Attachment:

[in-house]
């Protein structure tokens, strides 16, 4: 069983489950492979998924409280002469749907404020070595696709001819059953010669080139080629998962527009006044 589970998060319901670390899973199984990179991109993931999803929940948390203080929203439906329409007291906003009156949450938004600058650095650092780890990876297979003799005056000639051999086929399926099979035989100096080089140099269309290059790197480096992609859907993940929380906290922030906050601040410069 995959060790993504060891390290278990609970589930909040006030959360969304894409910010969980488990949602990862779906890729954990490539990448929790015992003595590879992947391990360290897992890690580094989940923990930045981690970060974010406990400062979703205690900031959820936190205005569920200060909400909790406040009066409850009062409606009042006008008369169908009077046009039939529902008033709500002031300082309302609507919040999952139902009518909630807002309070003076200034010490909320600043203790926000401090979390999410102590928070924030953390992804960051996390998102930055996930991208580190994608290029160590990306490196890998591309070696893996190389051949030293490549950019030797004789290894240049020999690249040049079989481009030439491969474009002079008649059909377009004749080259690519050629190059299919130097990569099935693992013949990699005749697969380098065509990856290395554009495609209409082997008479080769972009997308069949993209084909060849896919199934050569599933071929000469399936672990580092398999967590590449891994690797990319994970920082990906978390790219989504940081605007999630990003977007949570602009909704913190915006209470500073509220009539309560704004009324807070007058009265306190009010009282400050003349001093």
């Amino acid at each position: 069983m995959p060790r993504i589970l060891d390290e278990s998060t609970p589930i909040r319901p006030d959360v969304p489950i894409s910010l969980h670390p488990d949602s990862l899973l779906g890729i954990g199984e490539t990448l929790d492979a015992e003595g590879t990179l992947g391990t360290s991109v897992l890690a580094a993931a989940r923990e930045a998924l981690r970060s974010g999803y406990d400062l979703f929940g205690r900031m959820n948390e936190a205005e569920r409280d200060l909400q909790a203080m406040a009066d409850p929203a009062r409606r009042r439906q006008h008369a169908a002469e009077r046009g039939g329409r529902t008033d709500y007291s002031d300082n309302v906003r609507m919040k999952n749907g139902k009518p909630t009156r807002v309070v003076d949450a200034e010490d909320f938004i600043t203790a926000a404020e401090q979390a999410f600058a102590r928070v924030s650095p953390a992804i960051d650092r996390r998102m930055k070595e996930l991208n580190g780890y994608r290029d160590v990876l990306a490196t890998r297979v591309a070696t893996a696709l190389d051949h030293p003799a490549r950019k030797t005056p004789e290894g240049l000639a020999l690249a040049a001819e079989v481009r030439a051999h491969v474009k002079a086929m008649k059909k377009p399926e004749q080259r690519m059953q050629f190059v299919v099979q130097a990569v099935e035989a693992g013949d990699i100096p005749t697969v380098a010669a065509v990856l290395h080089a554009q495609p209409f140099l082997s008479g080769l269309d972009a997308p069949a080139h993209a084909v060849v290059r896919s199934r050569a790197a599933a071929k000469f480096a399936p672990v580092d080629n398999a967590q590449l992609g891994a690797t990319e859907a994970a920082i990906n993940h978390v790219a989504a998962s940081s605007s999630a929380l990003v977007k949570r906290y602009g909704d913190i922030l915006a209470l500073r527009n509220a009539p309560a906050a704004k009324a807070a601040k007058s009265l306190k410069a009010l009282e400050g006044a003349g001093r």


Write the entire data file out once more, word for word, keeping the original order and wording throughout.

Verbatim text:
[in-house]
């Protein structure tokens, strides 16, 4: 069983489950492979998924409280002469749907404020070595696709001819059953010669080139080629998962527009006044 589970998060319901670390899973199984990179991109993931999803929940948390203080929203439906329409007291906003009156949450938004600058650095650092780890990876297979003799005056000639051999086929399926099979035989100096080089140099269309290059790197480096992609859907993940929380906290922030906050601040410069 995959060790993504060891390290278990609970589930909040006030959360969304894409910010969980488990949602990862779906890729954990490539990448929790015992003595590879992947391990360290897992890690580094989940923990930045981690970060974010406990400062979703205690900031959820936190205005569920200060909400909790406040009066409850009062409606009042006008008369169908009077046009039939529902008033709500002031300082309302609507919040999952139902009518909630807002309070003076200034010490909320600043203790926000401090979390999410102590928070924030953390992804960051996390998102930055996930991208580190994608290029160590990306490196890998591309070696893996190389051949030293490549950019030797004789290894240049020999690249040049079989481009030439491969474009002079008649059909377009004749080259690519050629190059299919130097990569099935693992013949990699005749697969380098065509990856290395554009495609209409082997008479080769972009997308069949993209084909060849896919199934050569599933071929000469399936672990580092398999967590590449891994690797990319994970920082990906978390790219989504940081605007999630990003977007949570602009909704913190915006209470500073509220009539309560704004009324807070007058009265306190009010009282400050003349001093």
């Amino acid at each position: 069983m995959p060790r993504i589970l060891d390290e278990s998060t609970p589930i909040r319901p006030d959360v969304p489950i894409s910010l969980h670390p488990d949602s990862l899973l779906g890729i954990g199984e490539t990448l929790d492979a015992e003595g590879t990179l992947g391990t360290s991109v897992l890690a580094a993931a989940r923990e930045a998924l981690r970060s974010g999803y406990d400062l979703f929940g205690r900031m959820n948390e936190a205005e569920r409280d200060l909400q909790a203080m406040a009066d409850p929203a009062r409606r009042r439906q006008h008369a169908a002469e009077r046009g039939g329409r529902t008033d709500y007291s002031d300082n309302v906003r609507m919040k999952n749907g139902k009518p909630t009156r807002v309070v003076d949450a200034e010490d909320f938004i600043t203790a926000a404020e401090q979390a999410f600058a102590r928070v924030s650095p953390a992804i960051d650092r996390r998102m930055k070595e996930l991208n580190g780890y994608r290029d160590v990876l990306a490196t890998r297979v591309a070696t893996a696709l190389d051949h030293p003799a490549r950019k030797t005056p004789e290894g240049l000639a020999l690249a040049a001819e079989v481009r030439a051999h491969v474009k002079a086929m008649k059909k377009p399926e004749q080259r690519m059953q050629f190059v299919v099979q130097a990569v099935e035989a693992g013949d990699i100096p005749t697969v380098a010669a065509v990856l290395h080089a554009q495609p209409f140099l082997s008479g080769l269309d972009a997308p069949a080139h993209a084909v060849v290059r896919s199934r050569a790197a599933a071929k000469f480096a399936p672990v580092d080629n398999a967590q590449l992609g891994a690797t990319e859907a994970a920082i990906n993940h978390v790219a989504a998962s940081s605007s999630a929380l990003v977007k949570r906290y602009g909704d913190i922030l915006a209470l500073r527009n509220a009539p309560a906050a704004k009324a807070a601040k007058s009265l306190k410069a009010l009282e400050g006044a003349g001093r």